|Label:||Nothing To Say|
|Year(s) of release:||2003|
|Month of review:||[11/2003]|
|2)||Introitus/Solvet Saeclum In Favilla||8.14|
|4)||From My Sleep... To Someone Else||6.37|
|7)||The Mirror Stage||6.31|
Chosen is again pacey bombastic symphonic metal, with typical hardrock/metal vocals (you may compare them with those of Russell Allen of Symphony X) and romantic classical interludes and just a hint of baroque.
From My Sleep... To Someone Else opens with sprinkles of piano, somewhat neo-classical even. Then the rhythm guitars set in and we are back in metal territory. A church organ also plays, and this gets to be quite heavy, also because of the presence of the vocals of guest vocalist RMS Hreimarr, singer of a death metal band. The convincing chorus is quite catchy again. Plenty of violins in the back make for a very symphonic feel. Very accessible in places, but in my mind the best song so far, the Malmsteenian guitar solo notwithstanding.
The title track Underworld is by far the longest. The opening is entirely orchestrated and good stuff at that. I mean it has all been done before (although maybe not on this type of album), but I do like it a lot. Then the guitar sets in, and the music becomes quite tense, especially when the slightly dissonant piano runs set in as well. The power metal vocals only set in after more than four minutes. The remainder of the song is also rich in orchestration, but the focal point is the strong memorable vocal chorus. After two such choruses the music becomes moody and sparse with a melancholy piano after wards building up again with violins. The melodic changeover into something Arabic styled is next, here the rhythm guitars and soloing keyboards take over for some progmetal. The ending has sweeping orchestral bombast.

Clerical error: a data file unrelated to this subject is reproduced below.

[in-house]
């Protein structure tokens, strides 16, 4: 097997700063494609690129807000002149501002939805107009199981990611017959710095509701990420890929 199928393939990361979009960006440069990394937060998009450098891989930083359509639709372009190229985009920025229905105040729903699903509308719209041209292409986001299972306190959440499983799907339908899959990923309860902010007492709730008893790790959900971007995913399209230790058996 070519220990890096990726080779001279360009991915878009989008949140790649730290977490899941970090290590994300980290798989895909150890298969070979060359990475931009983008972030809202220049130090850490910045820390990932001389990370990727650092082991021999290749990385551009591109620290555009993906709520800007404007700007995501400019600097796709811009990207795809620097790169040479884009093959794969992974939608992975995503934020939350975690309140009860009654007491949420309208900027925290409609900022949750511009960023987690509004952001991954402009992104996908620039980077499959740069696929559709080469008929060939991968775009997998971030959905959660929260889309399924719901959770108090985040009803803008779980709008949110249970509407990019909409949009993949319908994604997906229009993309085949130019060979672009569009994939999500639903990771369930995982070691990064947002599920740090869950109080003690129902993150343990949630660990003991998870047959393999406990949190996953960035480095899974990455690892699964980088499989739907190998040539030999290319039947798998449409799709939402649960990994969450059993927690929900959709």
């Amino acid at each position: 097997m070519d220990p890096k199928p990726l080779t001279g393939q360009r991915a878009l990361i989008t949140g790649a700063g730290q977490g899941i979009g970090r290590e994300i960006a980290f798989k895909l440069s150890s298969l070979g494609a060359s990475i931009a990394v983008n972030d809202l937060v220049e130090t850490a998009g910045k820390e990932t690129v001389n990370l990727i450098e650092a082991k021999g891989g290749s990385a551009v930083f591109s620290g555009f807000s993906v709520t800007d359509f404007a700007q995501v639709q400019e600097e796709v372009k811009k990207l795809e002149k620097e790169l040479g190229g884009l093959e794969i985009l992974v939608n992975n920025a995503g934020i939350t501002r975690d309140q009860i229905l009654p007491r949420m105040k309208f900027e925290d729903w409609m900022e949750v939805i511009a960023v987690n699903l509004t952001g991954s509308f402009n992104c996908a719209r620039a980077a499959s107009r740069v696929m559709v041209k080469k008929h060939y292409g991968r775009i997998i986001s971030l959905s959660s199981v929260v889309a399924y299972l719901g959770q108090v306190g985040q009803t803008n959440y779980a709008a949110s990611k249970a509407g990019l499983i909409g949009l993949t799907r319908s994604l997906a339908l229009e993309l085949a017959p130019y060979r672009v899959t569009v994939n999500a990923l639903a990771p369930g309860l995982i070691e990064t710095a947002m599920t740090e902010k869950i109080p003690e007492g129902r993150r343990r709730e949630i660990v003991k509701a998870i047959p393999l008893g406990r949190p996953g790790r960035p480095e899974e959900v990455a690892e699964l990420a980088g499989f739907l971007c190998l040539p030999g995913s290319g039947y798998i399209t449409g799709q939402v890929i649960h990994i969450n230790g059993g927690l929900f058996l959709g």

Promises is a sugary ballad, in the line of Malmsteens Dreaming with plenty of romantic violins. It never gets rowdy, the ending is in fact very subdued. The Mirror Stage is something quite different again with complex keyboard soloing. The rhythm guitar has strong prominence and this song is with its meandering keyboards certainly not the most accessible. The growling of the guest 'vocalist' is restricted to the final minute.
Niflheim is the closer opening with bombastic drums and violins. This is in fact a flashy instrumental with a continuous string of power rich instrumental passages and of course the necessary and filmic orchestral parts. The melodies have a certain Middle-eastern ring to them.
© Jurriaan Hage